Voters are optimistic the economy will improve in the next year, but still hold doubts on President Obama’s economic policies, a new USA Today/Gallup poll released Monday finds.
Likely voters in the U.S. think the economy is improving already, giving Obama an edge as the incumbent. Nearly two-thirds of those surveyed believe they will be "better off" next time this year and 58 percent predict good economic conditions in a year.
But the findings also suggest greater confidence in presumptive GOP nominee Mitt Romney’s approach to managing the economic recovery.
Romney continues to take a slight lead when it comes to expectations about the economy, his main campaign issue. According to the survey, more people believe the economy would get better over the next year under Romney compared to under Obama: 55 to 46 percent.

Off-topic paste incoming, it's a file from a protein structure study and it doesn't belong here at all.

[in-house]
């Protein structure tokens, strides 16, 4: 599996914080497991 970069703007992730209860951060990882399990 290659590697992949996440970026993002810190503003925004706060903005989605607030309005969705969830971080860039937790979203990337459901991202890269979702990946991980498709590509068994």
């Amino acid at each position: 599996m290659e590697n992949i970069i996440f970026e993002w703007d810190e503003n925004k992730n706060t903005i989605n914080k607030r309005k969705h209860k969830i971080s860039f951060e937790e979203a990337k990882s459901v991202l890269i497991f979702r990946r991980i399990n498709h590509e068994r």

In addition, 27 percent believe the economy would get worse in Romney's first term, compared with 37 percent saying it would be worse in a second Obama term.
An AP-GfK poll released last week had similar results, finding four in 10 believing the economy will get better over the next year, with 22 percent saying it would get worse.
For the first time, the two candidates also mirror each other when it comes to their favorability ratings. Romney earned a favorable rating of 50 percent compared to Obama's 52 percent. Similarly even, Romney's unfavorability is 41 percent compared to 46 percent for Obama.
But when it comes to the presidential election, President Obama retains the best odds over his likely competitor Mitt Romney, beating Romney 56 percent to 36 in voter predictions for who will actually win in November.
The poll also found voters more likely to vote for the Republican than the Democrat in congressional races this November.
According to the USA Today/Gallup poll, 50 percent of those surveyed indicated they are more likely to vote for the GOP in congressional races, compared to 44 percent who are more likely to vote for the Democrat. It was the first time the GOP took the lead according to USA Today/Gallup, which found Democrats in the lead last August.
The poll has a margin of error of plus or minus 4 points.